Let’s say we have a convex, differentiable function and that we want to minimize it. In this previous post, we saw that a gradient descent step at time (from point ) could be viewed as the minimizer of a quadratic approximation of at :

* What if is not differentiable at all points?* If has some special structure, we are not totally hosed. Suppose can be decomposed as the sum of two functions , where is convex and differentiable, while is convex but

**not**differentiable. Instead of doing the gradient update as above (i.e. minimizing the quadratic approximation of around ), we can try to minimize the sum of and the quadratic approximation of around :

This update is known as the * generalized gradient update*. (Why? This update encompasses a number of gradient descent algorithms, as we’ll see in the examples below.)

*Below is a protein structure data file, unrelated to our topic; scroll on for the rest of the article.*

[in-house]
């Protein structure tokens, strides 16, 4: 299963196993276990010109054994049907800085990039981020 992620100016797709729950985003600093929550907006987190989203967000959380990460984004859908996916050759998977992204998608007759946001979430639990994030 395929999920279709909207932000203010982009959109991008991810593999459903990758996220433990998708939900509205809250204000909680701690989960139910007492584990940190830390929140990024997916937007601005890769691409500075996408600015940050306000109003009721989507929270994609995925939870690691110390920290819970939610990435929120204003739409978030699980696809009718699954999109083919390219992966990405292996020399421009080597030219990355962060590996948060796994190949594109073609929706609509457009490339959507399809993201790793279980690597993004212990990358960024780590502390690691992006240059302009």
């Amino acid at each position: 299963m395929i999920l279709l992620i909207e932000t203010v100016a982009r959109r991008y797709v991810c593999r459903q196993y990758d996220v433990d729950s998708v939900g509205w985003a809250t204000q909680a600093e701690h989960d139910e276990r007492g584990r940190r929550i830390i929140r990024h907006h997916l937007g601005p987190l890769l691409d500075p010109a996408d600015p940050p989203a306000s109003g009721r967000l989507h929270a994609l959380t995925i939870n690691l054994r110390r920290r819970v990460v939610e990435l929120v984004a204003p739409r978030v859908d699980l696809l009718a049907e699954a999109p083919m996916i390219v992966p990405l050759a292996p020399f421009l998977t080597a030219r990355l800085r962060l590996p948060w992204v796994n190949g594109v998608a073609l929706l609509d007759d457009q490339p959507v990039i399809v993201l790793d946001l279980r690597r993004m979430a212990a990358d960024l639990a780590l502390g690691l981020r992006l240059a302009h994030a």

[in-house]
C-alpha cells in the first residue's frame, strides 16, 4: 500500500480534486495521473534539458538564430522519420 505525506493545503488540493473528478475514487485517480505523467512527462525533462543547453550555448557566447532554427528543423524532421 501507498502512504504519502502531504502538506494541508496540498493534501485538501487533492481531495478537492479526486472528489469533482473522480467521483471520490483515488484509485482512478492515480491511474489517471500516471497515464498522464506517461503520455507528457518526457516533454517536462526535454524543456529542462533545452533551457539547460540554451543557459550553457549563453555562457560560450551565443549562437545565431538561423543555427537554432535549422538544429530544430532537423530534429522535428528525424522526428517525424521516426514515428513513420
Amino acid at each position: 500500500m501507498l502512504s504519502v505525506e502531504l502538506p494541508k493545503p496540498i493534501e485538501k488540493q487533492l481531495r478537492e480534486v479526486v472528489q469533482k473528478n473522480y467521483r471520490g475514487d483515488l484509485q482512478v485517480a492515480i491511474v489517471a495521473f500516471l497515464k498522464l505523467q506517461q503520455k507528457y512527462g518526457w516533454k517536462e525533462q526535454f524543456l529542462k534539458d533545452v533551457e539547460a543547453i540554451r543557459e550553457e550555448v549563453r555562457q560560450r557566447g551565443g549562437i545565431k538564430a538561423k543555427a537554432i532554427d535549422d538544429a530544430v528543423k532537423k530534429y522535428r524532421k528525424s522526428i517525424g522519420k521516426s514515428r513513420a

Let’s try to solve this new minimization problem. To do that, for a convex function we introduce the notion of a * proximal operator*, defined as

With this notation,

* This reformulation is useful if the proximal operator can be computed cheaply.* We finish off this post with 3 examples where this is the case:

**Example 1:** for all .

That is, itself is convex and differentiable. In this case, , so , which is the usual gradient descent update.

**Example 2:** if , otherwise, for some set .

Here, the proximal operator reduces to , which is the usual Euclidean projection onto . Hence, this case corresponds to** projected gradient descent**.

**Example 3:** for some .

Here, the proximal operator reduces to

The minimization problem can be solved independently for each . The result is that , where is the soft-thresholding operator.

When applied to the LASSO minimization problem (i.e. and ), the proximal gradient update becomes

This method of solving the LASSO is sometimes called the * Iterative Soft-Thresholding Algorithm (ISTA)*.

References:

- Gordon, G. & Tibshirani, R. Generalized gradient descent.
- Hastie, T., Tibshirani, R., & Wainwright, M. Statistical learning with sparsity (Section 5.3).